On February 17, 2001, a basketball game was played between the Hornets and the Bucks. It was in this game that a world record was set. As time expired in the third quarter, a teammate passed the ball to Baron Davis who hurled it 89 feet landing right into the basket. This is the longest scoring shot in NBA history. Sixteen years later, at the time of this writing, the record still stands. Is it really that hard to break? Let’s use SOLIDWORKS Motion Analysis to find out!
Setting Up the Court in SOLIDWORKS
To begin, I modeled the basketball, the hoop, and the court. The hoop and the court were straightforward. Using the standard dimensions found online, I created models with arbitrary materials and added a large emblem onto the court to help visualize where Davis was standing at the time of his legendary shot. For the basketball, I set the material to rubber and tuned the mass of the ball with a shell feature. Now it’s time to bring all the assets into an assembly and let the real fun begin!
Preparing the Motion Study With SOLIDWORKS Simulation
With our court to play in, let’s next prepare the motion study using SOLIDWORKS Simulation. First, I created a plane using Davis’s location point and the axis of the center of the hoop. This way we have a plane representing the plane of motion of Davis’s shot. Using this new plane, I created a sketch by drawing a line heading upwards and placing one endpoint right on top of Davis’s location and one 6 feet above the ground. I set the angle of this line to be 30 degrees with respect to the horizontal datum.
I chose these values as an educated guess because there are no other measurements or documents existing other than the fuzzy video of his shot and the 89-foot record you can view above. This study should retain some validity because I am determining how sensitive this shot is to deviation (and therefore how difficult it was to pull off) rather than trying to determine absolute measurements. With the initial direction vector established, I then added two mates with the ball. One places the origin right at the end of the line, the other orients the front plane of the ball perpendicularly to the line. The ball is now in place.
Creating the Motion Study
Next, we’ll move onto the actual Motion Analysis. First, I need to create a new Motion Study, and to do that I’ll start by selecting “Motion Analysis” for the type (make sure you have the SOLIDWORKS Motion Add-in enabled!) I now need to edit some of the Motion Study Properties for this motion analysis. For the framerate, I used 120 frames per second, checked the “Use Precise Contact” checkbox for interactions with the rim, and set the accuracy to medium (0.00001). I set Gravity in the Y-direction with a magnitude of 9.81 m/s2. For my solid body contacts, I set one for the ball and court and the other for the ball and hoop (including the rim). I left the contact sets both as acrylic due to another assumption I made.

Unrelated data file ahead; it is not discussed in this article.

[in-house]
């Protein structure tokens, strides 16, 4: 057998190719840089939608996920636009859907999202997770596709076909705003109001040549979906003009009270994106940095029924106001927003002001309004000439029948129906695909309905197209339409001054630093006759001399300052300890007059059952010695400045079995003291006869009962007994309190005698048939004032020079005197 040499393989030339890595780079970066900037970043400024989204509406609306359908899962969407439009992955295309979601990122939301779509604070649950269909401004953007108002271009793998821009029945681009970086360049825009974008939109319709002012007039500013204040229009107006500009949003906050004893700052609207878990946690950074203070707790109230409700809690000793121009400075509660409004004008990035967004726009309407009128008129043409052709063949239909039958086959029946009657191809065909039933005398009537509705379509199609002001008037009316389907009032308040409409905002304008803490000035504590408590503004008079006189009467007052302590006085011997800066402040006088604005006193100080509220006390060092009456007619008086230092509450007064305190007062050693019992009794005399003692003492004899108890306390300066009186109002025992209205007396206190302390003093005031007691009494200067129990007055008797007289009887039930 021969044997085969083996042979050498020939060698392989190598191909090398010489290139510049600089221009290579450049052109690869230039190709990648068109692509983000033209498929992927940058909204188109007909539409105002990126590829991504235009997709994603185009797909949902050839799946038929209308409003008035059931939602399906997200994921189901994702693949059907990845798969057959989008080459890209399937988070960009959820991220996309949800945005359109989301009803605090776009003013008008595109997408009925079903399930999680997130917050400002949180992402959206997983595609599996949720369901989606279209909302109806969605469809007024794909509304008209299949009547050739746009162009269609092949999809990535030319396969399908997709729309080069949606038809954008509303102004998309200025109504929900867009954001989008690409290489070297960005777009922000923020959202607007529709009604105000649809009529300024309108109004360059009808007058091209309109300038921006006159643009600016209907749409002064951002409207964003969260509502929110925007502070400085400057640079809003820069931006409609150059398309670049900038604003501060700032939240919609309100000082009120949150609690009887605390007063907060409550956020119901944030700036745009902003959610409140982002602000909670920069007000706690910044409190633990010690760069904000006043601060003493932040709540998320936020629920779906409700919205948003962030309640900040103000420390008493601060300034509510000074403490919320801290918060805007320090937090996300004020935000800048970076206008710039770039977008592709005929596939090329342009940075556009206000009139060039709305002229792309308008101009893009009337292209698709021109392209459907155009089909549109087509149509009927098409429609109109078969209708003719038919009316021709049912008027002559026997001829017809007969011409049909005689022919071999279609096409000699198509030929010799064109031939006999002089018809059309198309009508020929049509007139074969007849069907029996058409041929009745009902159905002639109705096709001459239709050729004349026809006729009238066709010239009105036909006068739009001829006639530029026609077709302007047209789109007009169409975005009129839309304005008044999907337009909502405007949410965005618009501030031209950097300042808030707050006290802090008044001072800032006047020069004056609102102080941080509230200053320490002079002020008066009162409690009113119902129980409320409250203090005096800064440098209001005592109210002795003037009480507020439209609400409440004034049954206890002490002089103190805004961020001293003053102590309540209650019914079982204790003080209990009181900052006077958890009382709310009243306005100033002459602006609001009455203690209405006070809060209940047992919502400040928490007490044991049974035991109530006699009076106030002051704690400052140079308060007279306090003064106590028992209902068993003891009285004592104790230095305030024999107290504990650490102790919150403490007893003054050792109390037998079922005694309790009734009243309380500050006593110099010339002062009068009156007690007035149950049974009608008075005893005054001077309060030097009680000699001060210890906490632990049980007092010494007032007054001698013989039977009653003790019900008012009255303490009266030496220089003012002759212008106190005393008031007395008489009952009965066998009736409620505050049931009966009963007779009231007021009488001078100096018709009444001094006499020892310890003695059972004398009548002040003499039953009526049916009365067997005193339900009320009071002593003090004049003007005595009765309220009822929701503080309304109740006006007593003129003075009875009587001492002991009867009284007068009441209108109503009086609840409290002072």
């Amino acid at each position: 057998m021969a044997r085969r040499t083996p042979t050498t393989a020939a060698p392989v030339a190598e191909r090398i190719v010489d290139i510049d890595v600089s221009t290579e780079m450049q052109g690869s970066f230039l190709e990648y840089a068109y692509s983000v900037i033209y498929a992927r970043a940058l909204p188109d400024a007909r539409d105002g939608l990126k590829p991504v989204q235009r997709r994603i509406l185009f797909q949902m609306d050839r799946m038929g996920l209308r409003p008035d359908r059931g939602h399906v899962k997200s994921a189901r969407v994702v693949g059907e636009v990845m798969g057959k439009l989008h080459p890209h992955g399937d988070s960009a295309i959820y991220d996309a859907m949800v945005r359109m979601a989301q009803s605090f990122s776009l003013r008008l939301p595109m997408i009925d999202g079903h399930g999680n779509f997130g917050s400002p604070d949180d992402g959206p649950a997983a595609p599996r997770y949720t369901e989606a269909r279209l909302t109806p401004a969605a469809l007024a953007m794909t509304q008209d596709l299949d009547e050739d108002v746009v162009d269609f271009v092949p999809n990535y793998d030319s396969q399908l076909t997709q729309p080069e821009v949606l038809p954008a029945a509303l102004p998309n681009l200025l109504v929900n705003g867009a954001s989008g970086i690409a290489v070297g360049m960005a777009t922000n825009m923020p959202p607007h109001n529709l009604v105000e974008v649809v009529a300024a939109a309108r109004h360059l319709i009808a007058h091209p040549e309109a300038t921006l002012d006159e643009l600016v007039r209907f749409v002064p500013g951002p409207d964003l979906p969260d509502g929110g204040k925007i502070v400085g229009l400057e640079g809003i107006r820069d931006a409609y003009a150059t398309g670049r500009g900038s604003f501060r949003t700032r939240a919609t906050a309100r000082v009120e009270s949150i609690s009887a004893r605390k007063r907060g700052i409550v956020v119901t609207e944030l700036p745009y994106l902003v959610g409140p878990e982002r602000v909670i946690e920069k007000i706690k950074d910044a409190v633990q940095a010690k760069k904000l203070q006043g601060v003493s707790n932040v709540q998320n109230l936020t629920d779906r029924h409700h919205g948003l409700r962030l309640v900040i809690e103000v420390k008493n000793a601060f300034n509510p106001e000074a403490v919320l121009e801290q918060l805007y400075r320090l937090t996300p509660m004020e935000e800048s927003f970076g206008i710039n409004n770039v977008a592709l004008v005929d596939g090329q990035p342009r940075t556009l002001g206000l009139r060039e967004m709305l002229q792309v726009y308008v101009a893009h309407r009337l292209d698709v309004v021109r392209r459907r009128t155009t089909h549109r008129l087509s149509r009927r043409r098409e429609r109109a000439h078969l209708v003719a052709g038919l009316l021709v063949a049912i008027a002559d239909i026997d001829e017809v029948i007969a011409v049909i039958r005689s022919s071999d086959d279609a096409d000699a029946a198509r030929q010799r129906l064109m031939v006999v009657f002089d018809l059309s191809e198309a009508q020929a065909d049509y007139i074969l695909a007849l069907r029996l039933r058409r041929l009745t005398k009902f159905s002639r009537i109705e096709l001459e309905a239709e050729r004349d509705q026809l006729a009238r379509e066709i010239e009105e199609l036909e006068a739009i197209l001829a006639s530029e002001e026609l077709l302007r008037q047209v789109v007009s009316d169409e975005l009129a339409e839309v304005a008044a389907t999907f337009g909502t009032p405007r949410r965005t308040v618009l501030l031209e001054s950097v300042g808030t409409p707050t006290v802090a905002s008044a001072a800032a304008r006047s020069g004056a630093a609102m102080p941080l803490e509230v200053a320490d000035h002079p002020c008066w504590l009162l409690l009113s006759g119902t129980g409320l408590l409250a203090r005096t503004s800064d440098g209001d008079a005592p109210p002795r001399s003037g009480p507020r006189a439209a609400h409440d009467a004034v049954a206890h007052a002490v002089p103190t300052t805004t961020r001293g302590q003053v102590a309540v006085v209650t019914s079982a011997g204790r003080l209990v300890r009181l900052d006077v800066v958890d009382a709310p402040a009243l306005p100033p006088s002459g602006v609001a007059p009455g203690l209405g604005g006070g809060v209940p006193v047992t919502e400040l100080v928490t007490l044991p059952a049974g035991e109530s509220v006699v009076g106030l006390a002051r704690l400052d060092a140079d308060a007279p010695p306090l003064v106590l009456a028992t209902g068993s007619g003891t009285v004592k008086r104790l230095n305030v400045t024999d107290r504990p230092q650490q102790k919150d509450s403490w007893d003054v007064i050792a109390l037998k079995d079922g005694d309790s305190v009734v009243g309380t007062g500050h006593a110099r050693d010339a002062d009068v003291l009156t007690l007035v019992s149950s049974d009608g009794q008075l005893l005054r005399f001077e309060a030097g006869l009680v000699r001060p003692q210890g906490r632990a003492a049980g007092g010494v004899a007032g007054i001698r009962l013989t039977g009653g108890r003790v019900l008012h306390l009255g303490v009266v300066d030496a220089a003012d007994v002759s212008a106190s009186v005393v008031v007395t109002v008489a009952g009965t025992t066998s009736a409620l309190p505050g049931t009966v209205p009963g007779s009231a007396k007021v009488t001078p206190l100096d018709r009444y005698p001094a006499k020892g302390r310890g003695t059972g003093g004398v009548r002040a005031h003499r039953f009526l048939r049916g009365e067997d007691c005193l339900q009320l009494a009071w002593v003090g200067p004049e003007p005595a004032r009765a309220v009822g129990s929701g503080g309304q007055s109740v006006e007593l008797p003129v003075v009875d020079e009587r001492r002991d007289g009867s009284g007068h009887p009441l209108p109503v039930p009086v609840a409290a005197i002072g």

Reviewing the video, we can see that Davis did not make use of the backboard at all during his shot. Luckily, this greatly simplifies our analysis by allowing us to neglect the coefficient of restitution between the ball and the backboard that is affected by the material of the ball, material of the backboard, and ball inflation pressure among other things. In short, we are looking for what it takes to get the ball right into the rim.
Next, it is time to apply a force. Studying the video once more, we see that Davis holds the ball for approximately 0.3 seconds, but only for about 0.1 seconds he appears to be applying a force. Therefore, I use 0.1 seconds as the duration of the force applied. I set the direction to “Action only” applied at the origin of the ball and used the sketched direction vector as the direction.
Running the Motion Study
It was only a matter of trial-and-error before the correct amount of constant force could be determined. Approximately 20 minutes later, that value was found. With 111 Newtons (N) of force applied for 0.1 seconds, launched at 35 degrees starting 6 feet off the ground, we get this shot:
It practically hits the rim dead center, although it clips the back of the rim on the way down. What is more amazing is to see what it takes to ruin the shot. Setting the force to 110 N or 112 N (still both at 0.1 seconds duration) misses the shot. To illustrate how mind-bogglingly minuscule a change like that is, consider this: it takes 1 Newton of force to flip a light switch. This is truly a legendary shot, not only in the sense of what it takes to make it happen but the fact that Baron Davis made it happen with 0.7 seconds left on the clock to claim the title of the longest scoring shot of the NBA. As a record that has stood for 15+ years, we all knew that it was an amazing shot, and I hope you all enjoyed quantifying a little bit about what makes it amazing with SOLIDWORKS Motion!
Author: Robert Maldonado, Application Engineer at DesignPoint